It was a day filled with service and commemorations in honor of victims and survivors of the deadly Boston Marathon bombings five years ago.
Boston began the fifth anniversary of the attacks Sunday with Mayor Marty Walsh and Gov. Charlie Baker laying wreaths early in the morning at the spots along downtown Boylston Street where two bombs killed three spectators and maimed more than 260 others on April 15, 2013.
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One wreath was laid by Baker in front of Marathon Sports as bagpipes played in the background. In a another spot, the family of victims Martin Richards and Lingzi Lü were comforted by Walsh as another wreath was placed where the second bomb went off by the Atlantic Fish restaurant. Hundreds of silent people gathered to watch behind barricades.
People left bouquets of flowers, handwritten notes, candles and stuffed toys.
Both Baker and Walsh addressed address families and survivors at a private ceremony inside the Boston Public Library.
"There were heroes that day, it's been documented over and over again but we should never forget it," Baker said. "And the heroes represented in many respects the very best of Boston, the very best of the Commonwealth, and the very best of mankind."
"On April 15, 2013, our city changed forever but over the last five years, we have reclaimed hope. We have reclaimed the finish line and Boston has emerged with a new strength, a resilience rooted in love,'' Walsh said.
Jane and Henry Richard, siblings of the youngest victim Martin Richard, and members of the family's foundation, also spoke.
Henry Richard urged those listening to follow Martin's message to "choose kindness and do more." The family's foundation was founded in 2014 to connect young people with opportunities for volunteerism and community engagement.
Victim Lu Lingzi's uncle, Sherman Yee, was present at the ceremony and private gathering. He said, "The family has been 'overwhelmed by love and support from all over the world.'" He called Lingzi an "extraordinary girl" who represented the youth that come to the U.S. from China to study.
"While she didn't realize her dreams, as her family we invest in the youths through our foundation to keep her memory going," he said.
The bombs also killed 29-year-old Krystle Campbell, of Arlington. Massachusetts Institute of Technology police officer Sean Collier was killed in the line of duty during a confrontation with bomber Tamerlan Tzarneav.
Roxanne Simmonds was at commemorative ceremonies to honor her son, fallen Boston police officer Dennis Simmonds. Simmonds suffered a head injury on April 19, 2013, during a shootout with Dzhokhar and Tamerlan Tsarnaev as law enforcement closed in on them.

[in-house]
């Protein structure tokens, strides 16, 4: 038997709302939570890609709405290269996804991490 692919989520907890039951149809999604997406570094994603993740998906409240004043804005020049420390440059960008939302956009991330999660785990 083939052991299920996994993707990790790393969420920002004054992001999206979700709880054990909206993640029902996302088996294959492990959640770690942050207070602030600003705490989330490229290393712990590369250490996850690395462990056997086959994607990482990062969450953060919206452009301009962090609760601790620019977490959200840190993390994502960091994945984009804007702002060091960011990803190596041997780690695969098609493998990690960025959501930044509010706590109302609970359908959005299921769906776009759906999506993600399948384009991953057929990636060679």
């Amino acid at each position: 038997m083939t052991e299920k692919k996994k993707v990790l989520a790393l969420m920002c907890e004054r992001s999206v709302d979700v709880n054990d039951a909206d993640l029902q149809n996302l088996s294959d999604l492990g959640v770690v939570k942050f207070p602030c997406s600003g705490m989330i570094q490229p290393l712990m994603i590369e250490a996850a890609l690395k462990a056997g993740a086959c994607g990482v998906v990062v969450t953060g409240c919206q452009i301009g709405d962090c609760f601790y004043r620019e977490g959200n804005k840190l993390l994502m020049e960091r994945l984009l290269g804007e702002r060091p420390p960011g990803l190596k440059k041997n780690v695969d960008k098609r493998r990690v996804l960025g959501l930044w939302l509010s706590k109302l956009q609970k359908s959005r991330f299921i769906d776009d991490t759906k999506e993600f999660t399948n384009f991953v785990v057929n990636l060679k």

He suffered a fatal brain aneurysm a year later assessed to be the result of his injuries from the explosive device. Roxanne Simmonds said "DJ" was "brilliant and fearless — he just loved Boston."
The youngest graduate of his class at Lasell College, Dennis Simmonds worked in Mattapan as an officer.
"It was important for him to be in a community with men and women who look like him," his mother said. "Individuals of color working hard to make sure their communities were safe." She praised Walsh, saying that it was obvious how significant the victims are to the mayor.
Arreen Andrew, of Boston, said she was in the crowd across the stand when the first bomb went off in 2013.
"It was sheer panic," she recalled. "Just this sense of 'No, this can't happen to us.'"
Five years later, while the day is still a reminder of some painful memories, she said it has also become a day about the relationships that have since been formed and "reformed and recreated our entire community."
For some, such an anniversary is about planting the seeds of change. Forty-three-year-old Heather Abbott of Newport, Rhode Island hosted a fundraiser for her foundation that supports amputees. Abbott was outside of Forum, a restaurant by the finish line, when the impact of the second bomb blew her through the entrance of the building. Former New England Patriots lineman Matt Chatham and his wife Erin were in the restaurant, and carried Abbott to safety.
After three surgeries in four days, Abbott's left leg was amputated below the knee. Her recovery was long, but in 2014, Abbott started her own foundation to help amputees with financial difficulties afford prosthetics and expensive co-payments.
"I want to make some changes in the world of health insurance and help them understand why people need these devices," said Abbott.
Abbott says the foundation has given out 19 prosthetic devices out so far. "They can cost from $15,000 to as much as $100,000," she said.
At 2:49 p.m., the bells of Old South Church rang as Boston held a citywide moment of silence to mark the moment five years ago when the first bomb exploded. Sunday is "One Boston Day," devoted to blood drives and acts of kindness.
Security is tight for Monday's 122nd running of the iconic race.